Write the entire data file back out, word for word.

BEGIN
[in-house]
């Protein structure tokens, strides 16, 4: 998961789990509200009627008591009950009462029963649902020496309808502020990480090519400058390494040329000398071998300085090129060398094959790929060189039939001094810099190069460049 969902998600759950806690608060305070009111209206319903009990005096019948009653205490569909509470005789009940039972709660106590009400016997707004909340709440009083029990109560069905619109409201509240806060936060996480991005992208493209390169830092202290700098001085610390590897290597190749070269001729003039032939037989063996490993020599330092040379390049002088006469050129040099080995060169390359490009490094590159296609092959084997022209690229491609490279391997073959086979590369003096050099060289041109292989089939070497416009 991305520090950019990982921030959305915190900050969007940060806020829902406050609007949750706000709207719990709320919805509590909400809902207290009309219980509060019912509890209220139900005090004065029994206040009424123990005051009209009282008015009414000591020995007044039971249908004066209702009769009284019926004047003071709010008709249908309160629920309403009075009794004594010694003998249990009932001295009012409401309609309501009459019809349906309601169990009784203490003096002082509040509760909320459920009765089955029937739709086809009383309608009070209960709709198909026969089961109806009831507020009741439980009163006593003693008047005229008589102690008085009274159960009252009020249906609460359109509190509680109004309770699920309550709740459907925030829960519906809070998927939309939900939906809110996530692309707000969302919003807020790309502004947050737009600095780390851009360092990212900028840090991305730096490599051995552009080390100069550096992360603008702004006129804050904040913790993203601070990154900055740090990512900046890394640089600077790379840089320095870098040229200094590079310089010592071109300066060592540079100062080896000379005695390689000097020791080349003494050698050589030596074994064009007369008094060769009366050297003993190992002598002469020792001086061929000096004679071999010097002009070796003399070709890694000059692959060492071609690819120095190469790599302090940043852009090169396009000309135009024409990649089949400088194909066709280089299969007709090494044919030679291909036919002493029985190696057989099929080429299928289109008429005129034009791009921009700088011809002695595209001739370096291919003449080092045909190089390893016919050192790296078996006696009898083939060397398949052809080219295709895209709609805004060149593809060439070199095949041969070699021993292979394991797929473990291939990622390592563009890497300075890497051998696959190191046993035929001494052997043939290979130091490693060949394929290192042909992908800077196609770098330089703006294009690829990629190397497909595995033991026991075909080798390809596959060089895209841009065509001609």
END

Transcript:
[in-house]
């Protein structure tokens, strides 16, 4: 998961789990509200009627008591009950009462029963649902020496309808502020990480090519400058390494040329000398071998300085090129060398094959790929060189039939001094810099190069460049 969902998600759950806690608060305070009111209206319903009990005096019948009653205490569909509470005789009940039972709660106590009400016997707004909340709440009083029990109560069905619109409201509240806060936060996480991005992208493209390169830092202290700098001085610390590897290597190749070269001729003039032939037989063996490993020599330092040379390049002088006469050129040099080995060169390359490009490094590159296609092959084997022209690229491609490279391997073959086979590369003096050099060289041109292989089939070497416009 991305520090950019990982921030959305915190900050969007940060806020829902406050609007949750706000709207719990709320919805509590909400809902207290009309219980509060019912509890209220139900005090004065029994206040009424123990005051009209009282008015009414000591020995007044039971249908004066209702009769009284019926004047003071709010008709249908309160629920309403009075009794004594010694003998249990009932001295009012409401309609309501009459019809349906309601169990009784203490003096002082509040509760909320459920009765089955029937739709086809009383309608009070209960709709198909026969089961109806009831507020009741439980009163006593003693008047005229008589102690008085009274159960009252009020249906609460359109509190509680109004309770699920309550709740459907925030829960519906809070998927939309939900939906809110996530692309707000969302919003807020790309502004947050737009600095780390851009360092990212900028840090991305730096490599051995552009080390100069550096992360603008702004006129804050904040913790993203601070990154900055740090990512900046890394640089600077790379840089320095870098040229200094590079310089010592071109300066060592540079100062080896000379005695390689000097020791080349003494050698050589030596074994064009007369008094060769009366050297003993190992002598002469020792001086061929000096004679071999010097002009070796003399070709890694000059692959060492071609690819120095190469790599302090940043852009090169396009000309135009024409990649089949400088194909066709280089299969007709090494044919030679291909036919002493029985190696057989099929080429299928289109008429005129034009791009921009700088011809002695595209001739370096291919003449080092045909190089390893016919050192790296078996006696009898083939060397398949052809080219295709895209709609805004060149593809060439070199095949041969070699021993292979394991797929473990291939990622390592563009890497300075890497051998696959190191046993035929001494052997043939290979130091490693060949394929290192042909992908800077196609770098330089703006294009690829990629190397497909595995033991026991075909080798390809596959060089895209841009065509001609």